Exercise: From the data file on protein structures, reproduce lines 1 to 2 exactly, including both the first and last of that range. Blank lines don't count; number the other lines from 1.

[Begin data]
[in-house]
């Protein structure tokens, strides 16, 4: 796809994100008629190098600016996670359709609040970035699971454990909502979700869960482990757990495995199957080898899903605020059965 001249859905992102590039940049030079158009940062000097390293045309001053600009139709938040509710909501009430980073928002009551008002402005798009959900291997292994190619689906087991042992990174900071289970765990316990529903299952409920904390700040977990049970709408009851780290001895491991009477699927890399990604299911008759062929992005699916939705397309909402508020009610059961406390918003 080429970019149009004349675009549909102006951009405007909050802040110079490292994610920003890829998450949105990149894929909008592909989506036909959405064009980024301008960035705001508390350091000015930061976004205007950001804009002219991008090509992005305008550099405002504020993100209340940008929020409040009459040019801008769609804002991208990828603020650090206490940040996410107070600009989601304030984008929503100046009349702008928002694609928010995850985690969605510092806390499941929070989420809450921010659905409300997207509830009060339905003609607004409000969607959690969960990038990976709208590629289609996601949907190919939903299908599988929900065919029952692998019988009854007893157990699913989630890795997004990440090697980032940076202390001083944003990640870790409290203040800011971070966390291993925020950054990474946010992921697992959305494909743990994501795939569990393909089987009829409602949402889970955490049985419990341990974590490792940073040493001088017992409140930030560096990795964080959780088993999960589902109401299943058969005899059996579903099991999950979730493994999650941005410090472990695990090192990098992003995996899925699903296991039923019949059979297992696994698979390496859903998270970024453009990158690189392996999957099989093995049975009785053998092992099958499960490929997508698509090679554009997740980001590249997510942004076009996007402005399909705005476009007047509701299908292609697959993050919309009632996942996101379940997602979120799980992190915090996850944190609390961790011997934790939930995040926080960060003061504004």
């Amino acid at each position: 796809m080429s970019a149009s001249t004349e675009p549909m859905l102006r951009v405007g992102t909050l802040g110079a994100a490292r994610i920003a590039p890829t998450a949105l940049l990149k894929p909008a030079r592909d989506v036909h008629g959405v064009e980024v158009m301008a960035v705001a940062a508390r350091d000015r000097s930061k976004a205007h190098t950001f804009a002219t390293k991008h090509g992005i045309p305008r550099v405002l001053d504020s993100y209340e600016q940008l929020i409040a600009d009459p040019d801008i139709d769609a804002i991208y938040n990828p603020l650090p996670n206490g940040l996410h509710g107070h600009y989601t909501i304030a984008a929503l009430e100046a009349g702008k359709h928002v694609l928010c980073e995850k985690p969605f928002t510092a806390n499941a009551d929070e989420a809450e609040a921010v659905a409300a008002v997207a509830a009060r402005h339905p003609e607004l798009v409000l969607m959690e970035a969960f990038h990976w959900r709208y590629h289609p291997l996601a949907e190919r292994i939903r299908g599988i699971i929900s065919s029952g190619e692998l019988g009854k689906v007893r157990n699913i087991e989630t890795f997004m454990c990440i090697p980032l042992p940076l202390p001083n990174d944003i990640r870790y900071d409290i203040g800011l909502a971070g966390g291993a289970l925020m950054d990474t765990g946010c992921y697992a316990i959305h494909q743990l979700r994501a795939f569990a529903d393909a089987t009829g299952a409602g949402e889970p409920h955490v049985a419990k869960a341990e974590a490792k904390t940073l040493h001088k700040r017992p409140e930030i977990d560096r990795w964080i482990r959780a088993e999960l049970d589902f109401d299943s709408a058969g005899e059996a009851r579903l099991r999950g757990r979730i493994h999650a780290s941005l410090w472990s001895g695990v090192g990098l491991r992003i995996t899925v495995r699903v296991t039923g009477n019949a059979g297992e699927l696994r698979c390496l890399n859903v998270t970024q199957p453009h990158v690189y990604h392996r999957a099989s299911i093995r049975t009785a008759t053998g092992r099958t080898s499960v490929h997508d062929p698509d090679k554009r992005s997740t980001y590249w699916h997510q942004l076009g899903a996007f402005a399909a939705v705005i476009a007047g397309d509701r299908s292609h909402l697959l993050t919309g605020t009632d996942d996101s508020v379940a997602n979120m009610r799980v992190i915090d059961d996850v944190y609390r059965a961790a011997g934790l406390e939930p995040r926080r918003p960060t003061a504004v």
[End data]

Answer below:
[in-house]
């Protein structure tokens, strides 16, 4: 796809994100008629190098600016996670359709609040970035699971454990909502979700869960482990757990495995199957080898899903605020059965 001249859905992102590039940049030079158009940062000097390293045309001053600009139709938040509710909501009430980073928002009551008002402005798009959900291997292994190619689906087991042992990174900071289970765990316990529903299952409920904390700040977990049970709408009851780290001895491991009477699927890399990604299911008759062929992005699916939705397309909402508020009610059961406390918003 080429970019149009004349675009549909102006951009405007909050802040110079490292994610920003890829998450949105990149894929909008592909989506036909959405064009980024301008960035705001508390350091000015930061976004205007950001804009002219991008090509992005305008550099405002504020993100209340940008929020409040009459040019801008769609804002991208990828603020650090206490940040996410107070600009989601304030984008929503100046009349702008928002694609928010995850985690969605510092806390499941929070989420809450921010659905409300997207509830009060339905003609607004409000969607959690969960990038990976709208590629289609996601949907190919939903299908599988929900065919029952692998019988009854007893157990699913989630890795997004990440090697980032940076202390001083944003990640870790409290203040800011971070966390291993925020950054990474946010992921697992959305494909743990994501795939569990393909089987009829409602949402889970955490049985419990341990974590490792940073040493001088017992409140930030560096990795964080959780088993999960589902109401299943058969005899059996579903099991999950979730493994999650941005410090472990695990090192990098992003995996899925699903296991039923019949059979297992696994698979390496859903998270970024453009990158690189392996999957099989093995049975009785053998092992099958499960490929997508698509090679554009997740980001590249997510942004076009996007402005399909705005476009007047509701299908292609697959993050919309009632996942996101379940997602979120799980992190915090996850944190609390961790011997934790939930995040926080960060003061504004």